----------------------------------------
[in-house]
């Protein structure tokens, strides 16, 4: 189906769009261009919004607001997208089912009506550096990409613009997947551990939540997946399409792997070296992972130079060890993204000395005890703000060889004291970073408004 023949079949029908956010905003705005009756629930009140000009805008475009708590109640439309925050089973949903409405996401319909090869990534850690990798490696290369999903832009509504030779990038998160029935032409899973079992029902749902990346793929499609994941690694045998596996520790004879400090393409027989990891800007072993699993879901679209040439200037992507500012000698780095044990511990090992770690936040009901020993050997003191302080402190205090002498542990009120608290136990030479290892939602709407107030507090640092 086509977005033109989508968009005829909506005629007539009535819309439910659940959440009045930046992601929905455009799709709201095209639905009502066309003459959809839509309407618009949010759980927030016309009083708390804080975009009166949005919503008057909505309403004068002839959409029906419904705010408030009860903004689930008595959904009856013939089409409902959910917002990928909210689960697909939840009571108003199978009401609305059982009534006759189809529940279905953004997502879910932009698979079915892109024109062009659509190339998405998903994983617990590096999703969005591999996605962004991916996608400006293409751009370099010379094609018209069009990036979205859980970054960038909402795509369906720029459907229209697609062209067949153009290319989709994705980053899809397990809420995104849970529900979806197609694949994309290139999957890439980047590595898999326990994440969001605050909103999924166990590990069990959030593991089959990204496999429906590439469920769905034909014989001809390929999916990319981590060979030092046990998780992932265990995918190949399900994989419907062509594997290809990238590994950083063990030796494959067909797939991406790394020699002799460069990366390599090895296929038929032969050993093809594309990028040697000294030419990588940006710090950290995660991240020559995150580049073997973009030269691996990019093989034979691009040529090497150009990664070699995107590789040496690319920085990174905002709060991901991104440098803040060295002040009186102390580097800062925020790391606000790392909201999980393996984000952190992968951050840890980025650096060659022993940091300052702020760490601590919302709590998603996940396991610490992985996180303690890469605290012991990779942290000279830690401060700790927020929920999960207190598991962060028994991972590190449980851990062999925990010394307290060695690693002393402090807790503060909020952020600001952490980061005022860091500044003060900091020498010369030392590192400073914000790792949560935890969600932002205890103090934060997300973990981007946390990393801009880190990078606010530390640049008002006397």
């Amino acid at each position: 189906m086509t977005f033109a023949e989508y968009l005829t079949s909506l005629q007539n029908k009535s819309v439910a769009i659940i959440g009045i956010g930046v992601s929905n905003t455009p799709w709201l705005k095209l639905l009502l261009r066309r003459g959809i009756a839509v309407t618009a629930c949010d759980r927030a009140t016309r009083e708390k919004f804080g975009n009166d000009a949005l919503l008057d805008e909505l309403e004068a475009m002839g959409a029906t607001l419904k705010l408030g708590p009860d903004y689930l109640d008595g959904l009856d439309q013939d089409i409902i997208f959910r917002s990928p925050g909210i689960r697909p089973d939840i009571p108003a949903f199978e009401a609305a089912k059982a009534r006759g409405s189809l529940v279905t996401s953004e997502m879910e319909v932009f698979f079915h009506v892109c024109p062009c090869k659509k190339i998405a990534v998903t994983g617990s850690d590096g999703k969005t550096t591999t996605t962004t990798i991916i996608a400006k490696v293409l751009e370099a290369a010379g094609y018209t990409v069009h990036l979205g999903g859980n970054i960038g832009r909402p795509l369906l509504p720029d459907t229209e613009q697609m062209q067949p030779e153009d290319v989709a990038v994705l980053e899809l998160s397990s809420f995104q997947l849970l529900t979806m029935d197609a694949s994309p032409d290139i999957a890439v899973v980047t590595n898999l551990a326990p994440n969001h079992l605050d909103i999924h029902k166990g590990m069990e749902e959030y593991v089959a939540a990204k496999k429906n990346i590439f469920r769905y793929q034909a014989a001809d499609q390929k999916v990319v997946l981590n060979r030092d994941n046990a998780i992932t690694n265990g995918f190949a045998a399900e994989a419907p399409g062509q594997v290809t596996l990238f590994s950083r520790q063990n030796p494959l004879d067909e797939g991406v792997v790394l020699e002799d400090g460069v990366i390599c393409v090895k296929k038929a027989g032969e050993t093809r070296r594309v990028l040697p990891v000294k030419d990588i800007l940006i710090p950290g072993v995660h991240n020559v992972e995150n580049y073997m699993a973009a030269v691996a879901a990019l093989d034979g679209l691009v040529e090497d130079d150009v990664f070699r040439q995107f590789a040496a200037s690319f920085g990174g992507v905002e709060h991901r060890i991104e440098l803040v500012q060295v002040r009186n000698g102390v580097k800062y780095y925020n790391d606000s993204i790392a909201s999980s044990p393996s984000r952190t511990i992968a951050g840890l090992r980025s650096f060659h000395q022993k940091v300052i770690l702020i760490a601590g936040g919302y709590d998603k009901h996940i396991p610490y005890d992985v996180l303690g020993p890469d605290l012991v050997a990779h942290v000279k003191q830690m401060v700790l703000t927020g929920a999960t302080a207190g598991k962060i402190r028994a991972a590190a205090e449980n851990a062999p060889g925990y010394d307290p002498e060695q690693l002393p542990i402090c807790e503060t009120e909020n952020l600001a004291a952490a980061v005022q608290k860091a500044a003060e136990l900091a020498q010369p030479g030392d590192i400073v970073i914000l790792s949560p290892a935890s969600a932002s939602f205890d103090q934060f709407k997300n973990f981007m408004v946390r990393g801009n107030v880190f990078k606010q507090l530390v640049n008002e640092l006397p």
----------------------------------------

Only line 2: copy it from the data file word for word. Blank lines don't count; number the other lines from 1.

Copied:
């Protein structure tokens, strides 16, 4: 189906769009261009919004607001997208089912009506550096990409613009997947551990939540997946399409792997070296992972130079060890993204000395005890703000060889004291970073408004 023949079949029908956010905003705005009756629930009140000009805008475009708590109640439309925050089973949903409405996401319909090869990534850690990798490696290369999903832009509504030779990038998160029935032409899973079992029902749902990346793929499609994941690694045998596996520790004879400090393409027989990891800007072993699993879901679209040439200037992507500012000698780095044990511990090992770690936040009901020993050997003191302080402190205090002498542990009120608290136990030479290892939602709407107030507090640092 086509977005033109989508968009005829909506005629007539009535819309439910659940959440009045930046992601929905455009799709709201095209639905009502066309003459959809839509309407618009949010759980927030016309009083708390804080975009009166949005919503008057909505309403004068002839959409029906419904705010408030009860903004689930008595959904009856013939089409409902959910917002990928909210689960697909939840009571108003199978009401609305059982009534006759189809529940279905953004997502879910932009698979079915892109024109062009659509190339998405998903994983617990590096999703969005591999996605962004991916996608400006293409751009370099010379094609018209069009990036979205859980970054960038909402795509369906720029459907229209697609062209067949153009290319989709994705980053899809397990809420995104849970529900979806197609694949994309290139999957890439980047590595898999326990994440969001605050909103999924166990590990069990959030593991089959990204496999429906590439469920769905034909014989001809390929999916990319981590060979030092046990998780992932265990995918190949399900994989419907062509594997290809990238590994950083063990030796494959067909797939991406790394020699002799460069990366390599090895296929038929032969050993093809594309990028040697000294030419990588940006710090950290995660991240020559995150580049073997973009030269691996990019093989034979691009040529090497150009990664070699995107590789040496690319920085990174905002709060991901991104440098803040060295002040009186102390580097800062925020790391606000790392909201999980393996984000952190992968951050840890980025650096060659022993940091300052702020760490601590919302709590998603996940396991610490992985996180303690890469605290012991990779942290000279830690401060700790927020929920999960207190598991962060028994991972590190449980851990062999925990010394307290060695690693002393402090807790503060909020952020600001952490980061005022860091500044003060900091020498010369030392590192400073914000790792949560935890969600932002205890103090934060997300973990981007946390990393801009880190990078606010530390640049008002006397």